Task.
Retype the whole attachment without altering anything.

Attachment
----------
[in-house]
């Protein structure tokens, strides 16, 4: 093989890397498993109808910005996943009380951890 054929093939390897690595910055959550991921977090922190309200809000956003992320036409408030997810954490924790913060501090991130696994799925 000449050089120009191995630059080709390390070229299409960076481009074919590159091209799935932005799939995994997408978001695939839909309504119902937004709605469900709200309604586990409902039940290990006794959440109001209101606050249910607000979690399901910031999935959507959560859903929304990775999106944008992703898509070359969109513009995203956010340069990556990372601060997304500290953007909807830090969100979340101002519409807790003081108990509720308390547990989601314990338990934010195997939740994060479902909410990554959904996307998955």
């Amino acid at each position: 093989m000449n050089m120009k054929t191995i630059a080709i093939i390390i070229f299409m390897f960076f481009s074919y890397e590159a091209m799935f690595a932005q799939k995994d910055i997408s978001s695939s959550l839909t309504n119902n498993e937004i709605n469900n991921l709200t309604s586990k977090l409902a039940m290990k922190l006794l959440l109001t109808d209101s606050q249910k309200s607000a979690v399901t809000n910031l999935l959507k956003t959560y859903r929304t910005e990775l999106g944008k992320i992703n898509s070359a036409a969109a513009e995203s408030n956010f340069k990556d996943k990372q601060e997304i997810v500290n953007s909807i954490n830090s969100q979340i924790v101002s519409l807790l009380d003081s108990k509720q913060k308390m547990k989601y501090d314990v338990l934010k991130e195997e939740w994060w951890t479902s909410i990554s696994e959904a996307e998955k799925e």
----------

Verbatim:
[in-house]
């Protein structure tokens, strides 16, 4: 093989890397498993109808910005996943009380951890 054929093939390897690595910055959550991921977090922190309200809000956003992320036409408030997810954490924790913060501090991130696994799925 000449050089120009191995630059080709390390070229299409960076481009074919590159091209799935932005799939995994997408978001695939839909309504119902937004709605469900709200309604586990409902039940290990006794959440109001209101606050249910607000979690399901910031999935959507959560859903929304990775999106944008992703898509070359969109513009995203956010340069990556990372601060997304500290953007909807830090969100979340101002519409807790003081108990509720308390547990989601314990338990934010195997939740994060479902909410990554959904996307998955």
């Amino acid at each position: 093989m000449n050089m120009k054929t191995i630059a080709i093939i390390i070229f299409m390897f960076f481009s074919y890397e590159a091209m799935f690595a932005q799939k995994d910055i997408s978001s695939s959550l839909t309504n119902n498993e937004i709605n469900n991921l709200t309604s586990k977090l409902a039940m290990k922190l006794l959440l109001t109808d209101s606050q249910k309200s607000a979690v399901t809000n910031l999935l959507k956003t959560y859903r929304t910005e990775l999106g944008k992320i992703n898509s070359a036409a969109a513009e995203s408030n956010f340069k990556d996943k990372q601060e997304i997810v500290n953007s909807i954490n830090s969100q979340i924790v101002s519409l807790l009380d003081s108990k509720q913060k308390m547990k989601y501090d314990v338990l934010k991130e195997e939740w994060w951890t479902s909410i990554s696994e959904a996307e998955k799925e």